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Building the First Transcontinental Railroad
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No Strings Attached
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As the United States began the most deadly conflict in its history, the American Civil War, it was also laying the groundwork for one of its greatest achievements in transportation. The First Transcontinental Railroad, approved by Congress in the midst of war, helped connect the country in ways never before possible. Americans could travel from coast to coast with speed, changing how Americans lived, traded, and communicated while disrupting ways of life practiced for centuries by Native American populations. The coast-to-coast railroad was the result of the work of thousands of Americans, many of whom were Chinese immigrant laborers who worked under discriminatory pressures and for lower wages than their Irish counterparts. These laborers braved incredibly harsh conditions to lay thousands of miles of track. That trackåÑthe work of two railroad companies competing to lay the most miles from opposite directionsåÑcame together with the famous Golden Spike at Promontory Summit in Utah on May 10, 1869. This exhibition explores the construction of the first Transcontinental Railroad and its impact on American westward expansion. This exhibition was created as part of the DPLAåÕs Digital Curation Program by the following students as part of Professor Krystyna Matusiak's course "Digital Libraries" in the Library and Information Science program at the University of Denver: Jenifer Fisher, Benjamin Hall, Nick Iwanicki, Cheyenne Jansdatter, Sarah McDonnell, Timothy Morris and Allan Van Hoye.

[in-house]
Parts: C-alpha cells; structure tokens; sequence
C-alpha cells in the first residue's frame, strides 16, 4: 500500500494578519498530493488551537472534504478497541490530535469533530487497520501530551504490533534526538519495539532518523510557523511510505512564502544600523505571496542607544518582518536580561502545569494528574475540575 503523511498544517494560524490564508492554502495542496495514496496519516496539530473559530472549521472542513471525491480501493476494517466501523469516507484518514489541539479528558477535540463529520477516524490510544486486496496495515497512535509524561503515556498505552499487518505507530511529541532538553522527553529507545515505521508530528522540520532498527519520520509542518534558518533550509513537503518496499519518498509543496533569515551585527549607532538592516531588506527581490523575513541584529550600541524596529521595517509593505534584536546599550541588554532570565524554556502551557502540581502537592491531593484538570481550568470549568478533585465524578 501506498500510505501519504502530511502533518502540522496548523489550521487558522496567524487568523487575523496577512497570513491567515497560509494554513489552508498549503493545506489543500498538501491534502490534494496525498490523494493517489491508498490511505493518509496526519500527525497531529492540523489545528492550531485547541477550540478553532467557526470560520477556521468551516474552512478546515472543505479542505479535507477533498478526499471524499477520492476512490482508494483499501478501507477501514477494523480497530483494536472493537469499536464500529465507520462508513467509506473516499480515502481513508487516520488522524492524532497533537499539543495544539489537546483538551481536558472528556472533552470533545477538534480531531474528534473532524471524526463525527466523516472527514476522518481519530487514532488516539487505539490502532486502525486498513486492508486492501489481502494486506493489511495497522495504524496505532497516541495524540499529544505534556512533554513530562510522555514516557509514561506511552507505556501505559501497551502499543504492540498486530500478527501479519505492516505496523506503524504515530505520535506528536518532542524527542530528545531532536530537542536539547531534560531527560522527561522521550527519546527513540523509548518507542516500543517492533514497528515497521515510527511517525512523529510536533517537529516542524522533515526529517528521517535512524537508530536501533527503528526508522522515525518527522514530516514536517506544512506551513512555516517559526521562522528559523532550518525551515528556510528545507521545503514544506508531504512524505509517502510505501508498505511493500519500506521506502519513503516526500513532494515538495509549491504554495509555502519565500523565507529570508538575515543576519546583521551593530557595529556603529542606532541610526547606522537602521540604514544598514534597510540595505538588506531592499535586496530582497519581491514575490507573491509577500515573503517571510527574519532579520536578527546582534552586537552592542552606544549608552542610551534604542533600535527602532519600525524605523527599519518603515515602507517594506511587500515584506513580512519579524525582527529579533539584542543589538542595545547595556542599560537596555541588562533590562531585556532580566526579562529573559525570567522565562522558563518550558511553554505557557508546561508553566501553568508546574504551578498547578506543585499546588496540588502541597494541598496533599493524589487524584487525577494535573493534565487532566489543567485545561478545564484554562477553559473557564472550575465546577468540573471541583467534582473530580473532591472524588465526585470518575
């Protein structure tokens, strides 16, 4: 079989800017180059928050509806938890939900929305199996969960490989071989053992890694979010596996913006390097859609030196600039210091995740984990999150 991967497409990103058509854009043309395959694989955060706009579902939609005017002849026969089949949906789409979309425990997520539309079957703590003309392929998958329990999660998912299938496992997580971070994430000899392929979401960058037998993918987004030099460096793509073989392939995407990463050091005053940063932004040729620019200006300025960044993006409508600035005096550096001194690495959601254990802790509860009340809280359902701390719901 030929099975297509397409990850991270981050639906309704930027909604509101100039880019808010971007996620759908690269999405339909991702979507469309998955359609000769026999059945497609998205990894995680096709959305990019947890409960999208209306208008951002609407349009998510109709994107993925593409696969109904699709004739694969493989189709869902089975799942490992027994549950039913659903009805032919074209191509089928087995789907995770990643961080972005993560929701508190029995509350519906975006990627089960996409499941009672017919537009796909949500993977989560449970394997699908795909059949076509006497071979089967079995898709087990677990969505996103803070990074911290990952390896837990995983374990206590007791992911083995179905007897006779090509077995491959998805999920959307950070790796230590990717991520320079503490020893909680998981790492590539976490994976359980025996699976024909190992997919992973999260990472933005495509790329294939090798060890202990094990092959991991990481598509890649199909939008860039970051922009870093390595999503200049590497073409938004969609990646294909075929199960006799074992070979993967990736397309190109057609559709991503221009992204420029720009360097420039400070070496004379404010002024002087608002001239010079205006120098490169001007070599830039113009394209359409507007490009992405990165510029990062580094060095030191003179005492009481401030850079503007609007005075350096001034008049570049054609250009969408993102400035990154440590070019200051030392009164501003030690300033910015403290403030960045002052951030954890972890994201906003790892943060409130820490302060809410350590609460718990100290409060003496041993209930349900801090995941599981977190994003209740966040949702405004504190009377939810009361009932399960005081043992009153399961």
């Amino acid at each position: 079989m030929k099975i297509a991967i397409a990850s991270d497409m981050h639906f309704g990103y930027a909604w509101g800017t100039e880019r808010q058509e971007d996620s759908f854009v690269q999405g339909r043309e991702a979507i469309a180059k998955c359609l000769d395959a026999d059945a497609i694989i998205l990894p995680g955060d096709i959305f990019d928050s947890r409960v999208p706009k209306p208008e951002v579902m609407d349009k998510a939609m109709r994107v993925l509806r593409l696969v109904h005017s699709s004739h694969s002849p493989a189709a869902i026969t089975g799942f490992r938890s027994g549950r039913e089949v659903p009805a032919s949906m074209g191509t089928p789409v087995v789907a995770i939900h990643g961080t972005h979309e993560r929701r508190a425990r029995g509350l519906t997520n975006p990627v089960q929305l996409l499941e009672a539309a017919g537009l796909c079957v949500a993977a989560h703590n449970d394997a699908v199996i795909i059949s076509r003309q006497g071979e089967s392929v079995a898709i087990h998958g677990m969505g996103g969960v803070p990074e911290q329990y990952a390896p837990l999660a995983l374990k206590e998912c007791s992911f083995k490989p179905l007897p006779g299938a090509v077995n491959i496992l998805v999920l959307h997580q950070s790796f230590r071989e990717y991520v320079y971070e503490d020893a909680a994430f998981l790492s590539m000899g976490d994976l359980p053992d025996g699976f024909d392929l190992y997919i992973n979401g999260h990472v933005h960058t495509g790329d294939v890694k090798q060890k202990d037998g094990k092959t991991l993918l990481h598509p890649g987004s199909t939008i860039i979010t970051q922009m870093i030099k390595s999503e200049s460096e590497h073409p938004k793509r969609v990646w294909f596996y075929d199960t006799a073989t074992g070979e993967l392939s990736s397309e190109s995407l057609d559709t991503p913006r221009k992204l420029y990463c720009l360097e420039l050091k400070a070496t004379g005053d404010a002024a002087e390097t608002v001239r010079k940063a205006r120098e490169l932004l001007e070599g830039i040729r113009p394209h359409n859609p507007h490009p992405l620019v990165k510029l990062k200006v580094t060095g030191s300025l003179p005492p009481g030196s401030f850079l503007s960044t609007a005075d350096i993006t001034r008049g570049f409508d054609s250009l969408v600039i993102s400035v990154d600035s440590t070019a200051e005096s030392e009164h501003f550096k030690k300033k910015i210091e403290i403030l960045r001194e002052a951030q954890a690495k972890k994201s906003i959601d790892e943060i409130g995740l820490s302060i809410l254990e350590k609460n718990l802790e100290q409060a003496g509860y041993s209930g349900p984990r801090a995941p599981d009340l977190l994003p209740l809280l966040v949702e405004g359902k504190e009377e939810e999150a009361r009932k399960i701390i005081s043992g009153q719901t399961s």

Subject:
Social Studies
American History
Material Type:
Diagram/Illustration
Primary Source
Unit of Study
Provider:
Digital Public Library of America
University of Denver
Provider Set:
DPLA Exhibitions
Author:
AllanåÊVan Hoye
Benjamin Hall
Cheyenne Jansdatter
Jenifer Fisher
Nick Iwanicki
Sarah McDonnell
Timothy Morris
Date Added:
05/01/2015
Staking Claims: The Gold Rush in Nineteenth-Century America
Conditions of Use:
No Strings Attached
Rating

This exhibition explores the Gold RushåÑa group of related gold rushes to Western territories in the second half of the nineteenth centuryåÑand its impact on American history and culture. Catalyzed by the discovery of gold the Sierra Nevada in 1848, gold fever would persist for decades, attracting migrants looking to stake their claims to increasingly northern and eastern destinationsåÑfrom the Rocky Mountains in present-day Colorado, Idaho, Wyoming, and Montana to the Yukon Territory and present-day Alaska by the 1890s. This exhibition was created as part of the DPLAåÕs Digital Curation Program by the following students as part of Professor Krystyna Matusiak's course "Digital Libraries" in the Library and Information Science program at the University of Denver: Heidi Buljung, Chelsea Condren, Rachel Garfield-Levine, Sarah Martinez, Liz Slaymaker-Miller, Chet Rebman, and Brittany Robinson.

Subject:
Social Studies
American History
Material Type:
Diagram/Illustration
Primary Source
Unit of Study
Provider:
Digital Public Library of America
University of Denver
Provider Set:
DPLA Exhibitions
Author:
Brittany Robinson
Chelsea Condren
Chet Rebman
Heidi Buljung
Liz Slaymaker-Miller
Rachel Garfield-Levine
Sarah Martinez
Date Added:
02/01/2014